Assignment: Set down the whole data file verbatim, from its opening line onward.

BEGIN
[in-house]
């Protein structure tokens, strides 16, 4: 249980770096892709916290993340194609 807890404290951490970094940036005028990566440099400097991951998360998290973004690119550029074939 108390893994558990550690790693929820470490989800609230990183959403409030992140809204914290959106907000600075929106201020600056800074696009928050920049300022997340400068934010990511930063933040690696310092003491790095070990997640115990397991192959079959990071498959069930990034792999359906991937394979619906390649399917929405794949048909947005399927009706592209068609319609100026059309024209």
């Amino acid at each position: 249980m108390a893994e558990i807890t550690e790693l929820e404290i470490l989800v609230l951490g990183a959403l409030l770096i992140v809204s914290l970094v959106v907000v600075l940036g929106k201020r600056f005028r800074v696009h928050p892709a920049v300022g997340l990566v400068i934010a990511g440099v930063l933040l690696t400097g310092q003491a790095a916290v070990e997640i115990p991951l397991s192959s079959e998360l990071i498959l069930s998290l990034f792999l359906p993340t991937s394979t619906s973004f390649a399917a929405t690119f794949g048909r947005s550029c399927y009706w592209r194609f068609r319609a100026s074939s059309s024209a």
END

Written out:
[in-house]
């Protein structure tokens, strides 16, 4: 249980770096892709916290993340194609 807890404290951490970094940036005028990566440099400097991951998360998290973004690119550029074939 108390893994558990550690790693929820470490989800609230990183959403409030992140809204914290959106907000600075929106201020600056800074696009928050920049300022997340400068934010990511930063933040690696310092003491790095070990997640115990397991192959079959990071498959069930990034792999359906991937394979619906390649399917929405794949048909947005399927009706592209068609319609100026059309024209």
């Amino acid at each position: 249980m108390a893994e558990i807890t550690e790693l929820e404290i470490l989800v609230l951490g990183a959403l409030l770096i992140v809204s914290l970094v959106v907000v600075l940036g929106k201020r600056f005028r800074v696009h928050p892709a920049v300022g997340l990566v400068i934010a990511g440099v930063l933040l690696t400097g310092q003491a790095a916290v070990e997640i115990p991951l397991s192959s079959e998360l990071i498959l069930s998290l990034f792999l359906p993340t991937s394979t619906s973004f390649a399917a929405t690119f794949g048909r947005s550029c399927y009706w592209r194609f068609r319609a100026s074939s059309s024209a």